Master of Science (MS)
First Committee Member
Number of Pages
Heat acclimation program effects on rectal temperature and heart rate during walks in the heat wearing structural fire protective ensemble (FE) were examined. On six consecutive days, male subjects (N = 7) walked 30 minutes on a treadmill (46--53% V˙O2peak) within a 40 +/- 2Ã‚Â°C, 20--22% r.h. environment, wearing FE. Rectal (Trec) mean skin (Tsk), and rectal-skin temperature gradient (T rec-Tsk), heart rate (HR), oxygen uptake (VO2), minute ventilation (VE), rating of perceived exertion (RPE), rating of thermal discomfort (RTD), sweat rate and Na+ and K+ were assessed daily. Significance (p < 0.05) was determined by one way repeated measures ANOVA. Average heart rate, and daily sweat Na+ and K+ concentrations were the only variables observed to decrease significantly during the six days. These changes however were small and represent a questionable practical benefit. Therefore, a six day heat acclimation program during summer months provides no benefit to work in the heat while wearing FE.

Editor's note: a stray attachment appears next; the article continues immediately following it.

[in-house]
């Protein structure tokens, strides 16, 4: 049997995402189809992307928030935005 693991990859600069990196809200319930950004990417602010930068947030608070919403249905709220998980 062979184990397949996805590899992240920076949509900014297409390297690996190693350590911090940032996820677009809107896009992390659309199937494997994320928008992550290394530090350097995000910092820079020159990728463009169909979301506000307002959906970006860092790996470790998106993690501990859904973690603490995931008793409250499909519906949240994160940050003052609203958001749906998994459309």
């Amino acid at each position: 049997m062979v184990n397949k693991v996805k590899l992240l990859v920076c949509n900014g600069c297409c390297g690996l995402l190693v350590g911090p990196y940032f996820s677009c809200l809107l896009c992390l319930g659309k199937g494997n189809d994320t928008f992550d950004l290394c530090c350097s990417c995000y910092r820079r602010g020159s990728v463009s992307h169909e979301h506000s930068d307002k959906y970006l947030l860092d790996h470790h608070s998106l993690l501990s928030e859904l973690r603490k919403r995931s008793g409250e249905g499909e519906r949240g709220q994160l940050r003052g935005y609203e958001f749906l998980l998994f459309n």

Acclimation; Effects; Ensemble; Fire; Heat; Physiologic; Programs; Psychological; Response; Wearing; Work
Industrial safety; Psychology, Industrial
University of Nevada, Las Vegas
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Branks, Dale Anthony, "Effects of a heat acclimation program on physiologic and psychological responses to work and heat while wearing fire ensemble" (2003). UNLV Retrospective Theses & Dissertations. 1544.
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